Iíve written numerous times about societyís skewed expectations about our professional athletes.
More to the point, Iíve tried to expose some of the boundless hypocrisy that the various sports leagues bring to this topic.
Now that itís a big issue, the NFL has become the strict arbiter of good behavior.
A few years ago, a professional football player could be videotaped beating his fiancee unconscious and receive a two-game suspension.
Now, the consequences are more serious.
Those consequences didnít increase in severity because the NFL was suddenly appalled at the appalling behavior of its players. Itís because the larger society finally had enough of pampered athletes abusing women and loudly protested.
Now, we see professional athletes making transparently self-serving commercials about preventing the very behavior that until recently their employers tacitly blessed.
Still, even small steps forward go in the right direction.
So what do you make of a high-profile professional athlete who beats a woman and the womanís child, is carted off to jail and charged with several counts of domestic violence but suffers no sanctions from the athleteís sports league and in fact goes on to compete on the sportís most visible stage?
If youíre U.S. Soccer, you shrug your shoulders and welcome Hope Solo onto the national womenís team where she is allowed to lead her team to the World Cup title.
ďHopeís been fantastic and weíve moved on,Ē said team coach Jill Ellis. ďSo none of (the report detailing her arrest) has resonated with us. Iím sure many of the other players arenít aware of it. I know our team and we have each otherís backs. I think it was something a long time ago and weíve put it to bed.Ē
Actually, it wasnít that long ago. The incident ó in which an allegedly drunk Solo is charged with bursting into her sisterís home and beating the sister and the sisterís teen son ó happened in June 2014.
And I guess ďput it to bedĒ means dutifully ignoring the fact that an accused domestic abuser is in the spotlight for our nationís womenís soccer team. Nice message, folks.
Congratulations, U.S. Soccer. You may just have outdone the NFL in turning a tone-deaf ear to a problem that is all too real for all too many people.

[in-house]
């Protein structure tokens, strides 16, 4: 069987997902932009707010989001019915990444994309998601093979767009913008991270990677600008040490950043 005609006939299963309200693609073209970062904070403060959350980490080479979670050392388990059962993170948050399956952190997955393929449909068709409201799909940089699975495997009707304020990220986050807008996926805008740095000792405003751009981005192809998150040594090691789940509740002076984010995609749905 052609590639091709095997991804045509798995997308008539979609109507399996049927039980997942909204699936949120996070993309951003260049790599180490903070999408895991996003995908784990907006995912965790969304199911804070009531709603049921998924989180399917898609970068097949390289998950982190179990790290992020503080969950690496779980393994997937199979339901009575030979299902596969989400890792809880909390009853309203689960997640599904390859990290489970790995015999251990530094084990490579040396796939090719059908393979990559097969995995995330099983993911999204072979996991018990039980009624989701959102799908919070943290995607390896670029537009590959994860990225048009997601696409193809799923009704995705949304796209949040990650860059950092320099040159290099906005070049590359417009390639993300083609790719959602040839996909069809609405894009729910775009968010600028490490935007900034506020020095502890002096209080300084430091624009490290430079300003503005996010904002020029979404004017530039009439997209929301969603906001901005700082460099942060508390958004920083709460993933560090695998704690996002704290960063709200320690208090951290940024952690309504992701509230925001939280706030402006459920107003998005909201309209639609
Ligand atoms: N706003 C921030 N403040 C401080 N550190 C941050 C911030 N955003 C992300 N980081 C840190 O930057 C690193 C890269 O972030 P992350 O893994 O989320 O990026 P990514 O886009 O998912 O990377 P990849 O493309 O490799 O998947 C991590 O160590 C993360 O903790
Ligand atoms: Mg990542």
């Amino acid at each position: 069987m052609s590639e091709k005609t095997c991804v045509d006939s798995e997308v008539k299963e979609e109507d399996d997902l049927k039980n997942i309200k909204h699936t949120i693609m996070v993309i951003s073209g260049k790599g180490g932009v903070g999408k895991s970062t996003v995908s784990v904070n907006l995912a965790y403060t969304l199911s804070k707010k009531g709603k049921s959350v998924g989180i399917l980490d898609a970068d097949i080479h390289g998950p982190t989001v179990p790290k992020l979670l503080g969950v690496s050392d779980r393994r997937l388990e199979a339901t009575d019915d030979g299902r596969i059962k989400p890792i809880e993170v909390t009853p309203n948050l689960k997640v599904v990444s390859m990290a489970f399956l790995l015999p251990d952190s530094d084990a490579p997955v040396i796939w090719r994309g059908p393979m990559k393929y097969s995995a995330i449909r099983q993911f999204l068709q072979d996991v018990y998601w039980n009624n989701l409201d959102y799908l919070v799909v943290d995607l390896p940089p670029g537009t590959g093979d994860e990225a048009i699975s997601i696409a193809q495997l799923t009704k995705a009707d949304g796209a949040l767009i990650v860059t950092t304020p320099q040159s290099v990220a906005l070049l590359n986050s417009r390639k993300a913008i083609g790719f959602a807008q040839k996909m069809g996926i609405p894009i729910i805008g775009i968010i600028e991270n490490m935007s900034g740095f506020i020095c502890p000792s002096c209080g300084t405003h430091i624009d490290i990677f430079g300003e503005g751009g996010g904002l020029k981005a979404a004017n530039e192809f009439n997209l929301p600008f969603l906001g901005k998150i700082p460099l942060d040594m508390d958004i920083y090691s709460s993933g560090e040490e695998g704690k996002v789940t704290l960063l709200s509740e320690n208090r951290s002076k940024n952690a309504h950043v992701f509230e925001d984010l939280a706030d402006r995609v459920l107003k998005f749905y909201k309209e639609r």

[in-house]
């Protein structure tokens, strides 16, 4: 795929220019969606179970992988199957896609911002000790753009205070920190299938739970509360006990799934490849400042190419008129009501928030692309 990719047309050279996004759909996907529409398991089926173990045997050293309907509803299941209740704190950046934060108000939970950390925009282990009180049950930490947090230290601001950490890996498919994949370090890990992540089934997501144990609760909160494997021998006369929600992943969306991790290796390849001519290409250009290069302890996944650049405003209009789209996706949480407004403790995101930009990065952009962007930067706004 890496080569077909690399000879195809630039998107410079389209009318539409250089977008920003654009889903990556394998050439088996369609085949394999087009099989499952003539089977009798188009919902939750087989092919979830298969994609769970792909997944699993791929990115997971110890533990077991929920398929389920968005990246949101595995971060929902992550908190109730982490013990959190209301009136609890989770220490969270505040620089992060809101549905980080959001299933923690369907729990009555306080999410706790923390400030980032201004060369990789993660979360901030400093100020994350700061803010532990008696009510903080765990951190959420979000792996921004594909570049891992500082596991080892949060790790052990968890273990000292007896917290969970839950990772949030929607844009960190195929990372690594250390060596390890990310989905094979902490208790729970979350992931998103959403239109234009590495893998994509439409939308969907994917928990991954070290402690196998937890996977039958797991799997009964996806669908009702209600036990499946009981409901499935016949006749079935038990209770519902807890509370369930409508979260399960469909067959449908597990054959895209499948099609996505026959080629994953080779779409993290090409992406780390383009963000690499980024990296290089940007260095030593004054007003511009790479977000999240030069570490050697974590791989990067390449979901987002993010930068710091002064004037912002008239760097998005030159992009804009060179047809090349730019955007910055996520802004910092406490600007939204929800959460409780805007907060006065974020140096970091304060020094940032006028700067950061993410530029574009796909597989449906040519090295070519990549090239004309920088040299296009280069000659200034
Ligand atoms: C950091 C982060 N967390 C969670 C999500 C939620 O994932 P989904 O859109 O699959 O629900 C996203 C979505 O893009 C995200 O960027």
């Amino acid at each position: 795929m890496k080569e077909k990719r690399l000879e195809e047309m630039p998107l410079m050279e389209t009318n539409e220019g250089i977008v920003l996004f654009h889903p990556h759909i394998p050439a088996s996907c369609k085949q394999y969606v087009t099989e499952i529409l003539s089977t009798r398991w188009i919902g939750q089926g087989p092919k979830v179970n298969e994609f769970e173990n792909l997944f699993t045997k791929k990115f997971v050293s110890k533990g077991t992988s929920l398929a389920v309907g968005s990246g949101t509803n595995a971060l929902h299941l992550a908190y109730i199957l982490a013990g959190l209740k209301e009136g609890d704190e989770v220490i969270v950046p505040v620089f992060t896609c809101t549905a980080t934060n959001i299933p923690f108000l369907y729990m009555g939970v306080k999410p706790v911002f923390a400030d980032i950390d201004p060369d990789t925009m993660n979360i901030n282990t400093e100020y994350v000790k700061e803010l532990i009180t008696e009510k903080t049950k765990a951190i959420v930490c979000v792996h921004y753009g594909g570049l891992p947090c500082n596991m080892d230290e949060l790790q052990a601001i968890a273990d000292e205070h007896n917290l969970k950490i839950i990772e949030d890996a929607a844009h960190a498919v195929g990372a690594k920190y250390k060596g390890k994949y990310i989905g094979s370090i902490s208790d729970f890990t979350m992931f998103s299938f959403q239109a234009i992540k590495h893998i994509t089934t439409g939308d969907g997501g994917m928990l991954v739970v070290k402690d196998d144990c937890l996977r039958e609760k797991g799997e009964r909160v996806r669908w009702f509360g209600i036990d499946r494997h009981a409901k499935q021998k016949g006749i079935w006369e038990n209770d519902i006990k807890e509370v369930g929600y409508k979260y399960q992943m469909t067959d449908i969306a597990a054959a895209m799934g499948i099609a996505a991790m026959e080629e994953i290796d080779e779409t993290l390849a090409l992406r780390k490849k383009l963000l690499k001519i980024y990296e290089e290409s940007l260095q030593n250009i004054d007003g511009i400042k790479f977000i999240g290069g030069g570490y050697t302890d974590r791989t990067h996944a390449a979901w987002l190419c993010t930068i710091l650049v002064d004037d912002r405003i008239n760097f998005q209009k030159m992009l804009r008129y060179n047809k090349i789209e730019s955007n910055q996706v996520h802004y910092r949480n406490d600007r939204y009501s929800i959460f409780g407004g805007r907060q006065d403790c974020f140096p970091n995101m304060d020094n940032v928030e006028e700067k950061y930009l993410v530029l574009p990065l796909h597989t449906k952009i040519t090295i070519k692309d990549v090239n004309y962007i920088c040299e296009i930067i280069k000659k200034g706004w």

Does it matter to the person being repeatedly punched that the aggressor is a woman instead of a man?
Does it matter to the responding police officer who is allegedly cursed and threatened that the arrestee is a member of the womenís soccer team that a year hence will bring home the gold?
No and no.
But apparently it matters to U.S. Soccer.
How else can we explain the fact that she suffered no penalty from her team?
In the push to win, all sorts of sins are swept under all sorts of rugs. With all the criminal activity we know about surrounding the LSU football team during coach Les Milesí tenure, how much do you think was successfully hidden from the publicís prying eyes?
So looking the other way isnít the exclusive domain of U.S. Soccer.
But what of the complicit silence of the commentators and announcers during the Womenís World Cup when broadcasts seemed more focused on cheering for the American team than with calling the matches?
Did the broadcasters agree to ignore the serious allegations against the American womenís highest profile player?
Can you just imagine a similar event playing out in similar fashion in the NFL? What if the Baltimore Ravens had declared Ray Riceís punching of his fiancee ďa long time agoĒ and gone on to allow him to play in the Super Bowl?
Critics would be right to demand better of the NFL.
It would deflect criticism as long as it could, then it would grudgingly punish a star player.
How can U.S. Soccer be even worse than that?
I donít know. But if you ask me whether it is, I believe.
HoumaToday.com editorial page editor Michael Gorman can be reached at by email at mike.gorman@dailycomet.com.